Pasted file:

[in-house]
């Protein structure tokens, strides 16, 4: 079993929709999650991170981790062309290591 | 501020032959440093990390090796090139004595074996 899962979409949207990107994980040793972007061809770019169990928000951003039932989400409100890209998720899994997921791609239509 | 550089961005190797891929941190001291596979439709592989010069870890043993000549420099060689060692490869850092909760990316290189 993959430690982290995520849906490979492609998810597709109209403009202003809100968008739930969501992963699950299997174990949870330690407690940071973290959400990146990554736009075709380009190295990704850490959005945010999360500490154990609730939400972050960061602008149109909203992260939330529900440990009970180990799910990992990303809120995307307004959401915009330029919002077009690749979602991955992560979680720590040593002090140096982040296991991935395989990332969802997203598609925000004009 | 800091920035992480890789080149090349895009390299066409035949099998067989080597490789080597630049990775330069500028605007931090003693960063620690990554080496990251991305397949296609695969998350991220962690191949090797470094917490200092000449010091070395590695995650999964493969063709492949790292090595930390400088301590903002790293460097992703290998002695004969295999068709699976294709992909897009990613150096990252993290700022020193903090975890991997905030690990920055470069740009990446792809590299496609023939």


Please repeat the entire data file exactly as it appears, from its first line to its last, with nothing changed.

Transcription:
[in-house]
């Protein structure tokens, strides 16, 4: 079993929709999650991170981790062309290591 | 501020032959440093990390090796090139004595074996 899962979409949207990107994980040793972007061809770019169990928000951003039932989400409100890209998720899994997921791609239509 | 550089961005190797891929941190001291596979439709592989010069870890043993000549420099060689060692490869850092909760990316290189 993959430690982290995520849906490979492609998810597709109209403009202003809100968008739930969501992963699950299997174990949870330690407690940071973290959400990146990554736009075709380009190295990704850490959005945010999360500490154990609730939400972050960061602008149109909203992260939330529900440990009970180990799910990992990303809120995307307004959401915009330029919002077009690749979602991955992560979680720590040593002090140096982040296991991935395989990332969802997203598609925000004009 | 800091920035992480890789080149090349895009390299066409035949099998067989080597490789080597630049990775330069500028605007931090003693960063620690990554080496990251991305397949296609695969998350991220962690191949090797470094917490200092000449010091070395590695995650999964493969063709492949790292090595930390400088301590903002790293460097992703290998002695004969295999068709699976294709992909897009990613150096990252993290700022020193903090975890991997905030690990920055470069740009990446792809590299496609023939």